Roche/Genentech, maker of Avastin (bevacizumab), has requested a hearing before the U.S. Food and Drug Administration to appeal the agency’s December 2010 decision to withdraw approval of bevacizumab as a treatment for metastatic breast cancer.
To build the case for a hearing, the manufacturer must furnish data to FDA demonstrating that the agency’s initial ruling was based on incomplete or inaccurate information. The agency has 60 days from mid-January, or until about March 10, to decide whether to grant a hearing, according to Genentech.
Basis of the Appeal
In its formal hearing request, Genetech argues that post-marketing clinical trials of bevacizumab met their goal of lengthening progression-free survival, or the length of time a cancer does not grow. FDA sets the goals, or endpoints, of clinical trials to be conducted after it grants accelerated approval. Because trials of bevacizumab met the FDA-set endpoint, Genentech suggests, the approval should not be revoked.
The company also argues that revocation sets a precedent that could endanger future cancer research and challenge patient-physician decisionmaking. To address concerns from FDA and advocates, Genentech proposes a double-blinded, randomized, national clinical trial to confirm the progression-free survival benefit of bevacizumab and paclitaxel (Taxol) to paclitaxel alone. Researchers would search for genetic markers to determine which women are most likely to benefit from the treatment.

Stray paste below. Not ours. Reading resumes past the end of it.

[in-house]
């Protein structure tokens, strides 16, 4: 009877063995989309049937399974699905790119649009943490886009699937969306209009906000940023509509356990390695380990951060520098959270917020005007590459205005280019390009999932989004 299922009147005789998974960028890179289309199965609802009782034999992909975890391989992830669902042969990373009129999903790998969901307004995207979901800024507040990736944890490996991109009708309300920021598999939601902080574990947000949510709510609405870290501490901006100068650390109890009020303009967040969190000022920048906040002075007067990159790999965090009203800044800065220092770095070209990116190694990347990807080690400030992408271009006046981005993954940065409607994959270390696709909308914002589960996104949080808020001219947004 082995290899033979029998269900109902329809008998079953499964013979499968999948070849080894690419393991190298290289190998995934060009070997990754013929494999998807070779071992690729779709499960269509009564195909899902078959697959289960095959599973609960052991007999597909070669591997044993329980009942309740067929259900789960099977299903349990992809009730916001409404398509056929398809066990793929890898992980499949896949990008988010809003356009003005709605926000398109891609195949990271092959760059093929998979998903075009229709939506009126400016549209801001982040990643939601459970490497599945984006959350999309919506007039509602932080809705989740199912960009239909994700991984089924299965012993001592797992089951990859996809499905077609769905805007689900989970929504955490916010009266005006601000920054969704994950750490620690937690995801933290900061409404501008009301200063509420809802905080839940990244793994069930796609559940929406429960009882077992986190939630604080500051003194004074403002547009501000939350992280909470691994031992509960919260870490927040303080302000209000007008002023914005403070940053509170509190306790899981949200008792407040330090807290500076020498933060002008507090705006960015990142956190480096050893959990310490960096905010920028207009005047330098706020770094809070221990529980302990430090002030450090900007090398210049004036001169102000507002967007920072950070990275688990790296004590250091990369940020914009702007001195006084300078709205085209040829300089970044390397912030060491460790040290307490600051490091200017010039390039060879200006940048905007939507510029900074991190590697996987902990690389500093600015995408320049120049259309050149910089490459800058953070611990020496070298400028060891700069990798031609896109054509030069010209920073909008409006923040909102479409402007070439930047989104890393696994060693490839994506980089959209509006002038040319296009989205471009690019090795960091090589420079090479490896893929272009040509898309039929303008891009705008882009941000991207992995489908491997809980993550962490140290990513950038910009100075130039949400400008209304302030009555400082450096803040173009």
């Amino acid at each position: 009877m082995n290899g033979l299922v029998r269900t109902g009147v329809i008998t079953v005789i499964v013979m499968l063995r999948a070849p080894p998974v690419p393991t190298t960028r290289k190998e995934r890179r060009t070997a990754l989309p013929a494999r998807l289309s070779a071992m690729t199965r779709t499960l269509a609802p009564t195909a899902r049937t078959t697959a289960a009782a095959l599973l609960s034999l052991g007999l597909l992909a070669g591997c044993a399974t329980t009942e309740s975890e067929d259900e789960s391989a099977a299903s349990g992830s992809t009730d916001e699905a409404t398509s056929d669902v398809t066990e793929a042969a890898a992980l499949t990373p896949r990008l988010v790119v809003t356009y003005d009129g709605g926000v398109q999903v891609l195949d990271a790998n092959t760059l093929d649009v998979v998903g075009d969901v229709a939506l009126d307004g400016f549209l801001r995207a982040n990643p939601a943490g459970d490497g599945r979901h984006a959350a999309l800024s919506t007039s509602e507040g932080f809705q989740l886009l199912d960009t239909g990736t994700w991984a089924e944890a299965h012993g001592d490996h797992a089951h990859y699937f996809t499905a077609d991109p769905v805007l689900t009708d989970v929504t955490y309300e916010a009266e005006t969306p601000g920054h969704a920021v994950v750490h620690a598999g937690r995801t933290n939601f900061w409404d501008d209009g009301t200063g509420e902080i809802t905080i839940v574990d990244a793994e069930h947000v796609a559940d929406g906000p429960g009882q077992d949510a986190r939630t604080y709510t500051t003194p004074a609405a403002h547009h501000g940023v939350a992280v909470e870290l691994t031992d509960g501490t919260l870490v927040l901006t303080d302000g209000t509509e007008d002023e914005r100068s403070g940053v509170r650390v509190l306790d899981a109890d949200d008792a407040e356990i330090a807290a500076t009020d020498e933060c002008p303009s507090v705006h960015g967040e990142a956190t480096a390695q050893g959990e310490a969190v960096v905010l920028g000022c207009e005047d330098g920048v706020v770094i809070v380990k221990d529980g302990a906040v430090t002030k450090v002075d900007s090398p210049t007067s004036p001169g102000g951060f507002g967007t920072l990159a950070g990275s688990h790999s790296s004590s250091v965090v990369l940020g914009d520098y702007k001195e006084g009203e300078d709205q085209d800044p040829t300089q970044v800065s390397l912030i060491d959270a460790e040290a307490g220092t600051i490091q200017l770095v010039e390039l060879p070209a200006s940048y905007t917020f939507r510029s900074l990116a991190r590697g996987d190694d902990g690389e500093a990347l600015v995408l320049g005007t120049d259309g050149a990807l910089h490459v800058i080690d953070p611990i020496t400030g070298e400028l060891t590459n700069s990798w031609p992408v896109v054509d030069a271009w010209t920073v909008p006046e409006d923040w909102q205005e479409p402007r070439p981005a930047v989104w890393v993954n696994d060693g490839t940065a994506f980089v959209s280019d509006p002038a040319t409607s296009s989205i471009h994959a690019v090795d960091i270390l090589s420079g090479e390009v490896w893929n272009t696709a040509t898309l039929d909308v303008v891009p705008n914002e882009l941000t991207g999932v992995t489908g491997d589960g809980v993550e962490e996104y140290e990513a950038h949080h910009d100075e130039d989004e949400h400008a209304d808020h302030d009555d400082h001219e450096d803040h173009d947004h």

Next Steps for Bevacizumab
Should FDA revisit its decision, any ruling from a new hearing would be final. With a second rejection, FDA would immediately withdraw bevacizumab from the breast cancer indication. Approvals for other cancers would not be affected, so doctors could continue to prescribe bevacizumab “off label,” or for an unapproved use. Insurers, however, are unlikely to pay for it.
LBBC has learned from several women that their insurance companies will begin denying coverage of bevacizumab as of late January. The Centers for Medicare and Medicaid Services will continue to reimburse for bevacizumab treatment until FDA makes its final ruling.
In response, Genentech encourages women whose metastatic breast cancer is responding to bevacizumab to contact its Access Solutions program at (866) 422-2377. This program helps to offset costs for the company’s medicines. Registrants in the program will be assigned a case manager and be screened for eligibility based on diagnosis, annual income and other factors. Healthcare providers may address questions to the company’s Medical Communciations Group at (800) 821-8590.
After a final negative ruling, Genentech may pursue redress through the U.S. court system. Researchers may continue to conduct clinical trials that study bevacizumab in particular subtypes of metastatic breast cancer, note several members of LBBC’s Medical Advisory Board.
Comment to FDA or LBBC
You may submit a public comment directly to FDA through agency Docket FDA-2010-N-0621. If you would like to share your opinions about or experiences with bevacizumab, we also invite you to write to us at firstname.lastname@example.org. We will post your comments as they are submitted.